Massive, magnetic stars beyond the Milky Way detected for the 1st time

A blue scene of space with lots of stars, many of which sparkly quite brightly in the center. Streams of gas and other material can be seen as well.
Densely packed stars and glowing gas in the massive star-forming region NGC346 in the Small Magellanic Cloud (Image credit: NASA, ESA, A. James (STScI))

For the first time, astronomers have detected the magnetic fields of massive, blazingly hot stars outside our galaxy. They're stars that actually live in our galactic companions, the Large Magellanic Cloud (LMC) and the Small Magellanic Cloud (SMC). 

Discovering stellar magnetism in these satellite galaxies of the Milky Way, both of which have a large population of young stars, offers scientists a unique chance to study actively forming stars. It could also answer the question of how much mass a star can pile on before it loses stability.

Magnetism is a vital factor in the evolution of massive stars, and can also determine how they will end their lives. Stars over eight times as massive as the sun leave behind neutron stars or black holes after dying violent supernova deaths that are influenced by each respective star's magnetic fields. Magnetism is also thought to be a key player in the launch of X-ray flashes and gamma-ray bursts that come from dying stars.

Related: Are stars vanishing into their own black holes? A bizarre binary system says 'yes'

Located 200,000 and 158,000 light-years from Earth, respectively, the infant stars of the SMC and LMC are believed to lack "metals," a term astronomers use for elements heavier than hydrogen and helium. This makes these relatively close stars a good "proxy" for the first stars to exist in the 13.8 billion-year-old cosmos, which are too distant to study in great detail, even with the instruments we have available.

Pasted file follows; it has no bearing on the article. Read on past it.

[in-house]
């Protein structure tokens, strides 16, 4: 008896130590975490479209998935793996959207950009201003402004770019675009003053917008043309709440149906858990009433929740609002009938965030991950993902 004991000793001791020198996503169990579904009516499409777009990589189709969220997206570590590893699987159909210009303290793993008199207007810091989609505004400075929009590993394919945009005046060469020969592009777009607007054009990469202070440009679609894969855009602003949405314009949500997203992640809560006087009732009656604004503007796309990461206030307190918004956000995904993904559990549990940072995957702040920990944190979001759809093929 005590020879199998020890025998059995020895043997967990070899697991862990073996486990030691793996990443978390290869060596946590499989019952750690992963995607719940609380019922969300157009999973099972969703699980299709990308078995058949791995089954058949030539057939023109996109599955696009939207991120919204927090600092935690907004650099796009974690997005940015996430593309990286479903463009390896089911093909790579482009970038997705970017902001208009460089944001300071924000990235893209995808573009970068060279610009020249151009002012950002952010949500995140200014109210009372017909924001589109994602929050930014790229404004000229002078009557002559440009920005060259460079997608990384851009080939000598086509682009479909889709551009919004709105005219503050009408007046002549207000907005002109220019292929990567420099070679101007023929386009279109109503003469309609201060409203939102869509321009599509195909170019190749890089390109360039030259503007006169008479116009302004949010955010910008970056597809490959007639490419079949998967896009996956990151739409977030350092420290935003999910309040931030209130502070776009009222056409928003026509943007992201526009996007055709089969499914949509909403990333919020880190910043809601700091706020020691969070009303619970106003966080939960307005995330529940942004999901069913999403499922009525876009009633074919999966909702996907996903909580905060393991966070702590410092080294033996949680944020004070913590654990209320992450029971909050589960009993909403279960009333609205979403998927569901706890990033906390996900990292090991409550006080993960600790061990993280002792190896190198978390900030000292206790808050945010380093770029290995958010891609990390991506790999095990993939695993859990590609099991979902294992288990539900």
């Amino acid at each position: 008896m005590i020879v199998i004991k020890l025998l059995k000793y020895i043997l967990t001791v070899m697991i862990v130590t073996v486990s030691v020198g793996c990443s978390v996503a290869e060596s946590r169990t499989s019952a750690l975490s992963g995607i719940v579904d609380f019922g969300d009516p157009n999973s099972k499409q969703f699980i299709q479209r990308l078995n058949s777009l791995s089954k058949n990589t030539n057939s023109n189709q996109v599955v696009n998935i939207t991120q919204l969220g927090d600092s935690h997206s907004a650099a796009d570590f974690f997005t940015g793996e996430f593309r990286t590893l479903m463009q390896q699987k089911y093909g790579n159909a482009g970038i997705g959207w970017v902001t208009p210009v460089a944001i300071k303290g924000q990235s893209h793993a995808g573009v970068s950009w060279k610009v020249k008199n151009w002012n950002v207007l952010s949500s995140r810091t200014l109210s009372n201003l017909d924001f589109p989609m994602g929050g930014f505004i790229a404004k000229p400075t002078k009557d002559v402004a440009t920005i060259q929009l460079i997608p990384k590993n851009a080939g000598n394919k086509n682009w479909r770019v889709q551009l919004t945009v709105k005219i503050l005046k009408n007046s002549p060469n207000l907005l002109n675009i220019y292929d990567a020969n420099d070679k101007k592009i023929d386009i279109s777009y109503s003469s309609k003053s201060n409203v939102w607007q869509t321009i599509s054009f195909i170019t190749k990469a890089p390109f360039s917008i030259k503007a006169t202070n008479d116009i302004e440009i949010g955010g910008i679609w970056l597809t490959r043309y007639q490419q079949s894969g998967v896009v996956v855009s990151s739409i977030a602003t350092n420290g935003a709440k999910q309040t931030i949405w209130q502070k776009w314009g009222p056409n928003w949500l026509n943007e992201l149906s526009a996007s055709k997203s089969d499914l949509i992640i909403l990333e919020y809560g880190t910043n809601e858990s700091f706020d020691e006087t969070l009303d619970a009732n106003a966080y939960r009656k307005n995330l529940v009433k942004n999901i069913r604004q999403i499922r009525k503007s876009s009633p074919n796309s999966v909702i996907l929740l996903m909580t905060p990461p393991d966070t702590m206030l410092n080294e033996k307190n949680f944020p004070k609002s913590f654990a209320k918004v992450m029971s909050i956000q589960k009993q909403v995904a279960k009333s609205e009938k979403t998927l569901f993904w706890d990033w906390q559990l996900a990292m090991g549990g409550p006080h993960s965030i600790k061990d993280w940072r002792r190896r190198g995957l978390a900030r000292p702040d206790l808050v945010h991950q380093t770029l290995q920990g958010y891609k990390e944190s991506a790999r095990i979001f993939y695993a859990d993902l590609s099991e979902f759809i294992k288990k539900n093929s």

The first generation of stars formed when hydrogen and helium were vastly more abundant than heavier elements across the universe, meaning these initial stars were also "metal-poor." Studying these relatively close SMC and LMC stars can thus help us understand the evolution of the universe's first stars.

"Studies of magnetic fields in massive stars in galaxies with young stellar populations provide crucial information on the role of magnetic fields in star formation in the early universe with star-forming gas not polluted by metals," research leader Swetlana Hubrig, from the Leibniz Institute for Astrophysics Potsdam (AIP), said in a statement.

Measuring stellar magnetism in our cosmic neighborhood is tricky

To conduct this magnetic study for stars in the SMC and LMC, the team turned to what's known as the low-resolution spectropolarimeter Focal Reducer/low dispersion Spectrograph 2 (FORS2). It's an instrument mounted on one of the four 8-meter telescopes that comprise the Very Large Telescope (VLT), which is located in the Atacama Desert of northern Chile.

Astronomers measure stellar magnetic fields by using light polarization, the uniformity of the direction in which waves of light are orientated. The key is that a star's light polarization is determined by the orientation of magnetic fields that impact it.

This technique, called "spectropolarimetry," uses circularly polarized starlight, two in-phase light waves in two planes orientated at 90 degrees to each other, which, if viewed while approaching an observer, would make it appear to be rotating. 

A diagram showing linear polarization and circular polarization. (Image credit: Robert Lea (created with Canva))

To detect the smallest changes in starlight, spectropolarimetry depends on a high level of accuracy in polarization measurements, which requires high-quality data.